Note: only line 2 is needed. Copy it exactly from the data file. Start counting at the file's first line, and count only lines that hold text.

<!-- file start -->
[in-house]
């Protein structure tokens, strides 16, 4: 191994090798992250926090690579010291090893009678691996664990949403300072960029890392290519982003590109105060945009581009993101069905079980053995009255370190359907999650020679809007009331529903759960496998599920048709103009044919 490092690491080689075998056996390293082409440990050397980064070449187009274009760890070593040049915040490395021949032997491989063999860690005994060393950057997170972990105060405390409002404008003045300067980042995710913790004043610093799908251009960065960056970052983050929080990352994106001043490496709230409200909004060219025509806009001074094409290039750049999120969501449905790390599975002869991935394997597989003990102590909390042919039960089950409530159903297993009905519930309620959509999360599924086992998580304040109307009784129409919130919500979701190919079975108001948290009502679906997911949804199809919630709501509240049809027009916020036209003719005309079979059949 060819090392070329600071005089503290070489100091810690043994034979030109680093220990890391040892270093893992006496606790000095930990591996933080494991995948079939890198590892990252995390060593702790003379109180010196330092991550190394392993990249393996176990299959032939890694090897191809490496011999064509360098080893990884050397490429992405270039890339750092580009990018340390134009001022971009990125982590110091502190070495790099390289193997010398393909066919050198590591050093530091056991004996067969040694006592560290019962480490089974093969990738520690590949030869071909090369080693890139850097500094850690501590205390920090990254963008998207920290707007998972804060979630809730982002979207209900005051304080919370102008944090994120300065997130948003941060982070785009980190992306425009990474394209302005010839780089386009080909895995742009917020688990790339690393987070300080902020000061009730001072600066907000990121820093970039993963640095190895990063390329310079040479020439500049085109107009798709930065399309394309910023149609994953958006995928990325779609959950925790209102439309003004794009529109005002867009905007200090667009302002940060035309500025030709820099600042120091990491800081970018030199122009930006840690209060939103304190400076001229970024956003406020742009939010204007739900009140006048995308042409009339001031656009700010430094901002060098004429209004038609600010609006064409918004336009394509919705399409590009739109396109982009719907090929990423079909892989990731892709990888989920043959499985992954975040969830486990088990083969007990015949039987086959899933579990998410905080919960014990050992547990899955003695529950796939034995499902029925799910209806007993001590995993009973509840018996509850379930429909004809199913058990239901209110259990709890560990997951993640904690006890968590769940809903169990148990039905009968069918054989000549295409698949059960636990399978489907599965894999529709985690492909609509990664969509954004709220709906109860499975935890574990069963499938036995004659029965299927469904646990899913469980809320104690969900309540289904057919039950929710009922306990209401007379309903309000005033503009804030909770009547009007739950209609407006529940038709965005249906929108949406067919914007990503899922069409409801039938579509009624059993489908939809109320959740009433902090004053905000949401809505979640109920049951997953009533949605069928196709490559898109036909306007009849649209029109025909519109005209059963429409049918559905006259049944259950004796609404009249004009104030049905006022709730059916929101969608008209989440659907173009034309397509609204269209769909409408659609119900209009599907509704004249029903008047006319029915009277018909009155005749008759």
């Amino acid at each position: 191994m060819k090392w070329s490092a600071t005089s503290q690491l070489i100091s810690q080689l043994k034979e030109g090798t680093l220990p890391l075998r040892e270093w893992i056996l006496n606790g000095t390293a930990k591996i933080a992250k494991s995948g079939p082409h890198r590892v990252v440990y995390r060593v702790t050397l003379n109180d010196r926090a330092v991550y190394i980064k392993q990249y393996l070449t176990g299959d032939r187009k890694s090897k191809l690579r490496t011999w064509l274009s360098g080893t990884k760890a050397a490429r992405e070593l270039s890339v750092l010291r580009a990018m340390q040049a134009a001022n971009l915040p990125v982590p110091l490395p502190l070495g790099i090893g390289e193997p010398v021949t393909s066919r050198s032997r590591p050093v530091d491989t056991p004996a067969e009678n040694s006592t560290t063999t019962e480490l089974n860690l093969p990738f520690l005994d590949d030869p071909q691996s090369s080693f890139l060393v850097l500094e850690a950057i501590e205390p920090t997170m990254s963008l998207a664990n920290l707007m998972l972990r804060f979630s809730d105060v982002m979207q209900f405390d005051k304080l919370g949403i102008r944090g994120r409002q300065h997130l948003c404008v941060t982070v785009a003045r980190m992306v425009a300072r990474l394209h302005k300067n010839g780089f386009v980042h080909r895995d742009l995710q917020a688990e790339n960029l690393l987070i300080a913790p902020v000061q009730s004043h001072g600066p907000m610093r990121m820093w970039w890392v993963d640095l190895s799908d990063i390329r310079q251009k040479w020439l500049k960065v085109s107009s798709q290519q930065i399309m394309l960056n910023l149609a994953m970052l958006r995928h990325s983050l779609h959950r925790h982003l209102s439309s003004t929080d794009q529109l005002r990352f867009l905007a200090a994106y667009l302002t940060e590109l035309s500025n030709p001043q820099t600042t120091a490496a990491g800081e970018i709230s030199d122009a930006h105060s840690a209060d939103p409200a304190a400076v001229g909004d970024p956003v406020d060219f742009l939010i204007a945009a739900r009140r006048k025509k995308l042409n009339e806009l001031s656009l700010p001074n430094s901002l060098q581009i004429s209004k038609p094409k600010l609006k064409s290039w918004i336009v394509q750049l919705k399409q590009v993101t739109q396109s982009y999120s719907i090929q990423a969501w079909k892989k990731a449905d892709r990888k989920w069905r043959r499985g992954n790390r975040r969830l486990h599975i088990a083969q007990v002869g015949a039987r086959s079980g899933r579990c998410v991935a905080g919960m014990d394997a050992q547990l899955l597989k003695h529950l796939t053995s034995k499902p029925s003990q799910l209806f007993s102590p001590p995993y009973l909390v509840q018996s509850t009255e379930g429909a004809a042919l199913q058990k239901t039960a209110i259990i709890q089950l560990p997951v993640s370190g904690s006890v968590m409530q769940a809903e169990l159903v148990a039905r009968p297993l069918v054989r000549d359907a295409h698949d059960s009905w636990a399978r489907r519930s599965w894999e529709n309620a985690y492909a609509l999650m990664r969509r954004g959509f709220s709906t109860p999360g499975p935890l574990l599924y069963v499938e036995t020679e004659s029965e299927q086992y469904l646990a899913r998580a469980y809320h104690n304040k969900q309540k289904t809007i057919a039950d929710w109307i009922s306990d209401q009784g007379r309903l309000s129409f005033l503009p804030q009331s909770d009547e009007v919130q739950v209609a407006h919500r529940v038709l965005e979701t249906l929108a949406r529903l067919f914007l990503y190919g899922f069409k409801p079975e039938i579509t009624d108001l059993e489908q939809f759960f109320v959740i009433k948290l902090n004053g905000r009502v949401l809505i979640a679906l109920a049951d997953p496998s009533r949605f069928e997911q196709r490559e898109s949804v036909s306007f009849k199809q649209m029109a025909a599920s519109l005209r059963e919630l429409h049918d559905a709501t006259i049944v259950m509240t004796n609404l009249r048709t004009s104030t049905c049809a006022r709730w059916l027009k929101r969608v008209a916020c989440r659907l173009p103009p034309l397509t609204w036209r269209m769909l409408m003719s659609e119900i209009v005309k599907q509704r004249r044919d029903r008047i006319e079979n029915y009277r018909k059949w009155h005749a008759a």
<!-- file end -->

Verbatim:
């Protein structure tokens, strides 16, 4: 191994090798992250926090690579010291090893009678691996664990949403300072960029890392290519982003590109105060945009581009993101069905079980053995009255370190359907999650020679809007009331529903759960496998599920048709103009044919 490092690491080689075998056996390293082409440990050397980064070449187009274009760890070593040049915040490395021949032997491989063999860690005994060393950057997170972990105060405390409002404008003045300067980042995710913790004043610093799908251009960065960056970052983050929080990352994106001043490496709230409200909004060219025509806009001074094409290039750049999120969501449905790390599975002869991935394997597989003990102590909390042919039960089950409530159903297993009905519930309620959509999360599924086992998580304040109307009784129409919130919500979701190919079975108001948290009502679906997911949804199809919630709501509240049809027009916020036209003719005309079979059949 060819090392070329600071005089503290070489100091810690043994034979030109680093220990890391040892270093893992006496606790000095930990591996933080494991995948079939890198590892990252995390060593702790003379109180010196330092991550190394392993990249393996176990299959032939890694090897191809490496011999064509360098080893990884050397490429992405270039890339750092580009990018340390134009001022971009990125982590110091502190070495790099390289193997010398393909066919050198590591050093530091056991004996067969040694006592560290019962480490089974093969990738520690590949030869071909090369080693890139850097500094850690501590205390920090990254963008998207920290707007998972804060979630809730982002979207209900005051304080919370102008944090994120300065997130948003941060982070785009980190992306425009990474394209302005010839780089386009080909895995742009917020688990790339690393987070300080902020000061009730001072600066907000990121820093970039993963640095190895990063390329310079040479020439500049085109107009798709930065399309394309910023149609994953958006995928990325779609959950925790209102439309003004794009529109005002867009905007200090667009302002940060035309500025030709820099600042120091990491800081970018030199122009930006840690209060939103304190400076001229970024956003406020742009939010204007739900009140006048995308042409009339001031656009700010430094901002060098004429209004038609600010609006064409918004336009394509919705399409590009739109396109982009719907090929990423079909892989990731892709990888989920043959499985992954975040969830486990088990083969007990015949039987086959899933579990998410905080919960014990050992547990899955003695529950796939034995499902029925799910209806007993001590995993009973509840018996509850379930429909004809199913058990239901209110259990709890560990997951993640904690006890968590769940809903169990148990039905009968069918054989000549295409698949059960636990399978489907599965894999529709985690492909609509990664969509954004709220709906109860499975935890574990069963499938036995004659029965299927469904646990899913469980809320104690969900309540289904057919039950929710009922306990209401007379309903309000005033503009804030909770009547009007739950209609407006529940038709965005249906929108949406067919914007990503899922069409409801039938579509009624059993489908939809109320959740009433902090004053905000949401809505979640109920049951997953009533949605069928196709490559898109036909306007009849649209029109025909519109005209059963429409049918559905006259049944259950004796609404009249004009104030049905006022709730059916929101969608008209989440659907173009034309397509609204269209769909409408659609119900209009599907509704004249029903008047006319029915009277018909009155005749008759």